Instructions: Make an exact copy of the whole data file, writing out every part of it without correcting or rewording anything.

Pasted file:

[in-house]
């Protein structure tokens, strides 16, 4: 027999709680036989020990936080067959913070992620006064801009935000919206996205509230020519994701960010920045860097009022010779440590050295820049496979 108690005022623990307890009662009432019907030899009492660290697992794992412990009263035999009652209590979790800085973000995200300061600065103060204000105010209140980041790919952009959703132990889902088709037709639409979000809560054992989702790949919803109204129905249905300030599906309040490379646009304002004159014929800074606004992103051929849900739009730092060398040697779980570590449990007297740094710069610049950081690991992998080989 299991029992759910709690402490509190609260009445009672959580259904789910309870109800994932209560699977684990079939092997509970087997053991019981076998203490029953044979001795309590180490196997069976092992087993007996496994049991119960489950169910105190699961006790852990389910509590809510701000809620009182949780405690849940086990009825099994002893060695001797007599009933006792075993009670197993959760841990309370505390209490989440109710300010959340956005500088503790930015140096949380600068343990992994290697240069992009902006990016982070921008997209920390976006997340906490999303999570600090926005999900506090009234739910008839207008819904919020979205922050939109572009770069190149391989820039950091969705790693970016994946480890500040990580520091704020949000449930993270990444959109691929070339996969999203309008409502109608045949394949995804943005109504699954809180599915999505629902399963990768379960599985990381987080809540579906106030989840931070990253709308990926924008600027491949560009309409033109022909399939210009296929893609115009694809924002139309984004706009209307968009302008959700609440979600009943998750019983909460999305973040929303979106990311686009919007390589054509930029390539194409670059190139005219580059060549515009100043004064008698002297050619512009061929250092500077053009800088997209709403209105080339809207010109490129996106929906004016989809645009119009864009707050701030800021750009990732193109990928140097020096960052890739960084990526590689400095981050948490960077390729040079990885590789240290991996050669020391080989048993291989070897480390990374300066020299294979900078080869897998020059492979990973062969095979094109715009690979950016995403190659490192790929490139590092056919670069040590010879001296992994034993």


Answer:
[in-house]
């Protein structure tokens, strides 16, 4: 027999709680036989020990936080067959913070992620006064801009935000919206996205509230020519994701960010920045860097009022010779440590050295820049496979 108690005022623990307890009662009432019907030899009492660290697992794992412990009263035999009652209590979790800085973000995200300061600065103060204000105010209140980041790919952009959703132990889902088709037709639409979000809560054992989702790949919803109204129905249905300030599906309040490379646009304002004159014929800074606004992103051929849900739009730092060398040697779980570590449990007297740094710069610049950081690991992998080989 299991029992759910709690402490509190609260009445009672959580259904789910309870109800994932209560699977684990079939092997509970087997053991019981076998203490029953044979001795309590180490196997069976092992087993007996496994049991119960489950169910105190699961006790852990389910509590809510701000809620009182949780405690849940086990009825099994002893060695001797007599009933006792075993009670197993959760841990309370505390209490989440109710300010959340956005500088503790930015140096949380600068343990992994290697240069992009902006990016982070921008997209920390976006997340906490999303999570600090926005999900506090009234739910008839207008819904919020979205922050939109572009770069190149391989820039950091969705790693970016994946480890500040990580520091704020949000449930993270990444959109691929070339996969999203309008409502109608045949394949995804943005109504699954809180599915999505629902399963990768379960599985990381987080809540579906106030989840931070990253709308990926924008600027491949560009309409033109022909399939210009296929893609115009694809924002139309984004706009209307968009302008959700609440979600009943998750019983909460999305973040929303979106990311686009919007390589054509930029390539194409670059190139005219580059060549515009100043004064008698002297050619512009061929250092500077053009800088997209709403209105080339809207010109490129996106929906004016989809645009119009864009707050701030800021750009990732193109990928140097020096960052890739960084990526590689400095981050948490960077390729040079990885590789240290991996050669020391080989048993291989070897480390990374300066020299294979900078080869897998020059492979990973062969095979094109715009690979950016995403190659490192790929490139590092056919670069040590010879001296992994034993």